Abstract: This ’blog describes my first experiments using a ValentF(x) LOGI-Pi FPGA board. After a short overview of LOGI-Pi and its Xilinx Spartan-6 FPGA, we show how to download two examples. The first is a pre-tested LED demo from ValentF(x) and the second is created from Verilog source code using Xilinx tools.
Disclaimer: This ’blog is distributed in the hope that it will be useful, but WITHOUT ANY WARRANTY. Incorrect board connections and/or an incorrect FPGA bitstream could cause damage to an FPGA and/or its connected circuitry, or cause a system to malfunction. Users must agree that the author has NO LIABILITY for any damages.
For a LOGI-Bone version of this ’blog, see First Experiments with the ValentF(x) LOGI-Bone.
The ValentF(x) LOGI-Pi is a new FPGA development board for the Raspberry Pi Models A, B, and B+. Its chief advantage over other FPGA boards is that RasPi GPIO pins connect directly to the FPGA so you have a flexible high-speed, low-latency connection. LOGI-Pi also has expansion sockets compatible with 3.3V Arduino UNO, DUE, and DUEM shields as well as four Digilent Pmod™ sockets. These connectors provide many options for add-on boards with all sorts of analog and digital capabilities. By going with standard connectors ValentF(x) doesn’t have to design and support those add-on boards themselves.
Here is the annotated layout of LOGI-Pi, from ValentF(x)’s LOGI-Pi User Guide, copied with permission:
In addition to the FPGA and expansion sockets LOGI-Pi has a 32 MB SDRAM, two LEDs, two push buttons, and two DIP switches, all of which are connected to FPGA pins for your use.
The heart of LOGI-Pi is a Xilinx Spartan-6 LX9 FPGA in a TQ144 package. This is a modern, high-performance FPGA which is currently the Xilinx price/performance “sweet spot”. Here are the main features of the LX9:
- Programmable array of logic cells with 5720 6-input Look-Up Tables (LUTs), 11,440 flip-flops, and carry-chain logic. Each 6-input LUT can be treated as two 5-input LUTs with shared inputs, and 1/4 of them can be used as high-speed 64-bit distributed RAM cells with various single- and multi-port configurations.
- 32 Block RAMs, each 18Kb for a total of 576 Kb (64KB with 9-bit bytes). Each Block RAM has two independing read/write ports which can have different data widths.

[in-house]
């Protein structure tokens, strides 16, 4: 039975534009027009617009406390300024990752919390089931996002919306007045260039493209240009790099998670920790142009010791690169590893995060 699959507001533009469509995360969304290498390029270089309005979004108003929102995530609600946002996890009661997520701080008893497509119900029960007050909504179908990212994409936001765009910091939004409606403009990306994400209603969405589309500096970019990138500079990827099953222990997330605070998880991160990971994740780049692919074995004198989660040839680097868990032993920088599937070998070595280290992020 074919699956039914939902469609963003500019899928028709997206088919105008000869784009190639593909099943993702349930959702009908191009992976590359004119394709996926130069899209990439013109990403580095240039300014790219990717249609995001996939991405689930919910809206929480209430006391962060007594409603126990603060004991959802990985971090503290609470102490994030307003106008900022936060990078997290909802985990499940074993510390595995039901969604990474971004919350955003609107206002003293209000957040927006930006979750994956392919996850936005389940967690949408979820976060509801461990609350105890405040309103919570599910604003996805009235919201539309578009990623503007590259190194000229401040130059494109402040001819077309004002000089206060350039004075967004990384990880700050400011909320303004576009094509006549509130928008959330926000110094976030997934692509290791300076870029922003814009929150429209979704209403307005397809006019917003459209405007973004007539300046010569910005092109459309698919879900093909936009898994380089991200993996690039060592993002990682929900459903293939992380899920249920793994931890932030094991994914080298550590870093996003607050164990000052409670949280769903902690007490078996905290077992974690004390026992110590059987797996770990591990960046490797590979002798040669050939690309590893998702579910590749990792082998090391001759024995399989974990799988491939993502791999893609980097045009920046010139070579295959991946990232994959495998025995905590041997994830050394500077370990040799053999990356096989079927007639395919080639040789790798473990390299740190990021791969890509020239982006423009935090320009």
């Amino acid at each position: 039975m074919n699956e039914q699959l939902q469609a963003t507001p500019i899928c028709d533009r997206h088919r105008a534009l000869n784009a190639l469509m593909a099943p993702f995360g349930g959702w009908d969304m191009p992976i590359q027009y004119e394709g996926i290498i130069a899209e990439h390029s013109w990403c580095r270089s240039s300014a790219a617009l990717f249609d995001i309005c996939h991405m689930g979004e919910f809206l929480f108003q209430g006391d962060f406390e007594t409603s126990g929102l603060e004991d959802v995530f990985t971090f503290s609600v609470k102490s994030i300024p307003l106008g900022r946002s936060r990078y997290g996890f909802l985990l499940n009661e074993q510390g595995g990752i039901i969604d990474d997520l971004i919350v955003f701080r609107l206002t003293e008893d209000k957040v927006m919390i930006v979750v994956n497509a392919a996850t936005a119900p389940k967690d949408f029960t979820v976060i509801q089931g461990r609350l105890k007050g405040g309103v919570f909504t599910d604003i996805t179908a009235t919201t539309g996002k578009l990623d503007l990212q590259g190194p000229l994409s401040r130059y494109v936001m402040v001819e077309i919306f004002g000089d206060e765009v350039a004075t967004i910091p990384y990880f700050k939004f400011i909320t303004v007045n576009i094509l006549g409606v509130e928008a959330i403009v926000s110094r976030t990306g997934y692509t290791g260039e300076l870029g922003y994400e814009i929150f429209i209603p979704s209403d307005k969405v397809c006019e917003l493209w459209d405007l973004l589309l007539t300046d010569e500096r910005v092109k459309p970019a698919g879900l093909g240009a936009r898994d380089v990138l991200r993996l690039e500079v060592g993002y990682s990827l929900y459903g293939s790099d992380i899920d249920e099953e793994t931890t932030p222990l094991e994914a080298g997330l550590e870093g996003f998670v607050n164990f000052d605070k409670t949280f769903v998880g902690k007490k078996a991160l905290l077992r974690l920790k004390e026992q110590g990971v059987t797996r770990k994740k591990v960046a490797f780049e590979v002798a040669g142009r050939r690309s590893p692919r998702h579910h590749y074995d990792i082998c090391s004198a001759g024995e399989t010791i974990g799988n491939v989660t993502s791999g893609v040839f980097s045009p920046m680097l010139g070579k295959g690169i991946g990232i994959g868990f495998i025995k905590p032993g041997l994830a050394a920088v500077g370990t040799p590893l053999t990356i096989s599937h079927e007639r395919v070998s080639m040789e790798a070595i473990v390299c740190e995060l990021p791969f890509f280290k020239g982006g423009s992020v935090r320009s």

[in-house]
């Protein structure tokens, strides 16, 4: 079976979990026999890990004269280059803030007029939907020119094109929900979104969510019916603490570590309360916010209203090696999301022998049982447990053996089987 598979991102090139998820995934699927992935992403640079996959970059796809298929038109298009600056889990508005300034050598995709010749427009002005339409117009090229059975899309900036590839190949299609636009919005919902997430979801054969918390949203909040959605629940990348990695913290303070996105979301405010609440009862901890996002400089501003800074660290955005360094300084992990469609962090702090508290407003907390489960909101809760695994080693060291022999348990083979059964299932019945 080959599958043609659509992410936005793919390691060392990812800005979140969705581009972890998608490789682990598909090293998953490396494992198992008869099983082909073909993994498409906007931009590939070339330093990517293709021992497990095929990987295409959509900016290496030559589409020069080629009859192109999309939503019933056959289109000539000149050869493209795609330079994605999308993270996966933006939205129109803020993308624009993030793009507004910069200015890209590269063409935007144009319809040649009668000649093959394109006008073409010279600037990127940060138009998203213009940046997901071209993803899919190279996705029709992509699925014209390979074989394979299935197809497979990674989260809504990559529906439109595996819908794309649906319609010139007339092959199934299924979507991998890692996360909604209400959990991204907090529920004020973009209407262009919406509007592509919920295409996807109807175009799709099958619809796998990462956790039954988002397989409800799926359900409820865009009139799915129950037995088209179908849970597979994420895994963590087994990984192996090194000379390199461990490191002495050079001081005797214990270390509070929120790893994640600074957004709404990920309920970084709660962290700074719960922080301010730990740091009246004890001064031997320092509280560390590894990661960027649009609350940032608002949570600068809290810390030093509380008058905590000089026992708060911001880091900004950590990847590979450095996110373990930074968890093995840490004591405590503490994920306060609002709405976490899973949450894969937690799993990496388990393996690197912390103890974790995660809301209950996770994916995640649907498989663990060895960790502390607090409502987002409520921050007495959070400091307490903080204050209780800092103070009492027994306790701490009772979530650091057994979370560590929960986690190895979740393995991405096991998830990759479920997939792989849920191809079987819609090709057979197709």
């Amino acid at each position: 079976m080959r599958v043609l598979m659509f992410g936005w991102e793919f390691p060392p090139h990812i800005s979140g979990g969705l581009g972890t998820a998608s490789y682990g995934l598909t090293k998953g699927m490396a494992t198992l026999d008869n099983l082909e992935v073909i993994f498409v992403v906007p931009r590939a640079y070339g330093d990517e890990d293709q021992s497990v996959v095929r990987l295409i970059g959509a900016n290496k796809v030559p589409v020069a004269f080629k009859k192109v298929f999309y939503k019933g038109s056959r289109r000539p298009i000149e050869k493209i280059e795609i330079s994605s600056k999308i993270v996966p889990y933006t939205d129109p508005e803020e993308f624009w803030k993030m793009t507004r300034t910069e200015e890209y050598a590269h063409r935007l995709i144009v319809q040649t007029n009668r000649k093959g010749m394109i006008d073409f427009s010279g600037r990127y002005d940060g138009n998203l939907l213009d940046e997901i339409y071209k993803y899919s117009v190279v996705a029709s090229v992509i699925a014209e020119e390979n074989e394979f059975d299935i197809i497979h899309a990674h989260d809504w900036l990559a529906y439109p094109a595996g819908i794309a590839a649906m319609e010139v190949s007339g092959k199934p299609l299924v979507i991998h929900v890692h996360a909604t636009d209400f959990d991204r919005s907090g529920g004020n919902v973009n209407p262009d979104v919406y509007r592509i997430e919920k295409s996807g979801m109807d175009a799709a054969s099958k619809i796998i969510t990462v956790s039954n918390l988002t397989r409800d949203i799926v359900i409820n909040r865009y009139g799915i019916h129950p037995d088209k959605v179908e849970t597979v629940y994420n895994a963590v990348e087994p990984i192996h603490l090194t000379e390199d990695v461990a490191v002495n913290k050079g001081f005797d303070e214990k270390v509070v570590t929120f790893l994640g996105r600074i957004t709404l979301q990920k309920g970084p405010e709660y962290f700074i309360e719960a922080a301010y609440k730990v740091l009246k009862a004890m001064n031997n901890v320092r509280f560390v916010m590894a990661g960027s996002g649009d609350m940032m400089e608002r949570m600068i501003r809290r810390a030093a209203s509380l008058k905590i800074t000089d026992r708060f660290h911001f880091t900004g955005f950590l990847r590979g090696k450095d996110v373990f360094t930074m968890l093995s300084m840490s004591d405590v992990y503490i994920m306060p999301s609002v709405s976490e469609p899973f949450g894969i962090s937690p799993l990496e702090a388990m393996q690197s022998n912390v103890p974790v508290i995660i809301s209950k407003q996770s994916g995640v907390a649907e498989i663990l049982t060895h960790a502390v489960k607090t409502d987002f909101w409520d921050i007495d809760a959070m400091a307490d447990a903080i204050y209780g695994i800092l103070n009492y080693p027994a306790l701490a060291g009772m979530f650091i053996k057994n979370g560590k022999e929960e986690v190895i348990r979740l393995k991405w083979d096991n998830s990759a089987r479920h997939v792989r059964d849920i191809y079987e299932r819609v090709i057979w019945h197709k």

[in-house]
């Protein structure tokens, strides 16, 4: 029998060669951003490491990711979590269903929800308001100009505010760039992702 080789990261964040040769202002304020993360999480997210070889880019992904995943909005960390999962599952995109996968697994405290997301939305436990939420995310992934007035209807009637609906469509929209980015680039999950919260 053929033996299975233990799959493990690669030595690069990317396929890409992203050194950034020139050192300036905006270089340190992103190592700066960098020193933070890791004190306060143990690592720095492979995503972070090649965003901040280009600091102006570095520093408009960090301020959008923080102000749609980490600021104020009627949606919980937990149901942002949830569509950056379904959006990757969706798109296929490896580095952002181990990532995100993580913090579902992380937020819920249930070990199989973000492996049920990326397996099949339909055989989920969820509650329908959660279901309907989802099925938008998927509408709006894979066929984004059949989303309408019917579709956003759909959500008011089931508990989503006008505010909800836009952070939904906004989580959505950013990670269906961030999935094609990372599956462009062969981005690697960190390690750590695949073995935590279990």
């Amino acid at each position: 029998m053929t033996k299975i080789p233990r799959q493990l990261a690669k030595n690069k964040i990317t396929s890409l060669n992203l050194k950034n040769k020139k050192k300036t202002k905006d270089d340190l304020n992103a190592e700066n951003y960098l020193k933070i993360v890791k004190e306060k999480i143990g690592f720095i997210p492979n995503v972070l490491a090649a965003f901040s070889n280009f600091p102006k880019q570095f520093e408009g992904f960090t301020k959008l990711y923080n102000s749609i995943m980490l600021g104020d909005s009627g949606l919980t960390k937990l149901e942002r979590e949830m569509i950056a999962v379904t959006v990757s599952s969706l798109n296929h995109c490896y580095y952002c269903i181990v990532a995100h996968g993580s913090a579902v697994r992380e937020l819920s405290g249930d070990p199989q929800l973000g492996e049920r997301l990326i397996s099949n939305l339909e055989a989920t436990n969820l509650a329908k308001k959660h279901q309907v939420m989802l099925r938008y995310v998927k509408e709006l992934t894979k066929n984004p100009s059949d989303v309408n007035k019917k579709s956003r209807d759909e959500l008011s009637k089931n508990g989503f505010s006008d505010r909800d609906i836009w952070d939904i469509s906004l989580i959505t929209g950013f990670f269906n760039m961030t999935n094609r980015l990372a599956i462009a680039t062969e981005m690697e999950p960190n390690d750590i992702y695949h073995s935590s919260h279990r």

- 16 DSP slices, each with an 18x18 multiplier, adder, and accumulator.
- 2 clock managers with PLLs.
- 16 fast low-skew global clock distribution networks.
This same FPGA is used by a number of other FPGA development boards including Gadget Factory’s Papilio Pro and their upcoming Papilio DUO, Embedded Micro’s Mojo V3, XESS Xula2-LX9 (1.0mm pitch BGA), and Scarab Hardware’s upcoming miniSpartan6+ (also BGA). These boards have prices similar to LOGI-Pi but do not plug into RasPi headers.
Spartan-6 Configuration Options
Spartan-6 is an SRAM-based FPGA, which means that when you first turn on power the FPGA is unconfigured and remains so until you write a configuration bitstream into it. A bitstream is a 340KB file that defines the configuration of logic cells, routing, I/O pads, clocks, and block memory contents. Each of the 2.7 million bits in the file sets an SRAM bit in the FPGA -- some people describe an SRAM FPGA as an large SRAM with some logic attached to it.
There are several ways to write a bitstream to LOGI-Pi’s FPGA. By default, RasPi writes the bitstream by running logi_loader, which uses SPI to transfer the bitstream’s data bits and some GPIO pins for various FPGA control signals that don’t need to be fast. Xilinx calls this Slave Serial mode since an external master -- in this case RasPi -- is treating the FPGA as a slave device.
You can modify LOGI-Pi to configure itself from a serial Flash chip that’s included on the board. This is called Master Serial/SPI mode because the FPGA is in control of its own configuration. You would typically use this mode for a stand-alone LOGI-Pi application that only uses RasPi for development.
But wait! There’s more! You can also use JTAG to configure the FPGA if you solder a 6-pin header onto LOGI-Pi. JTAG can overwrite the bitstream configured by either of the other two modes. For JTAG you need an external JTAG module that typically plugs into a PC USB port. You can use the JTAG port to program LOGI-Pi if you don’t have a RasPi.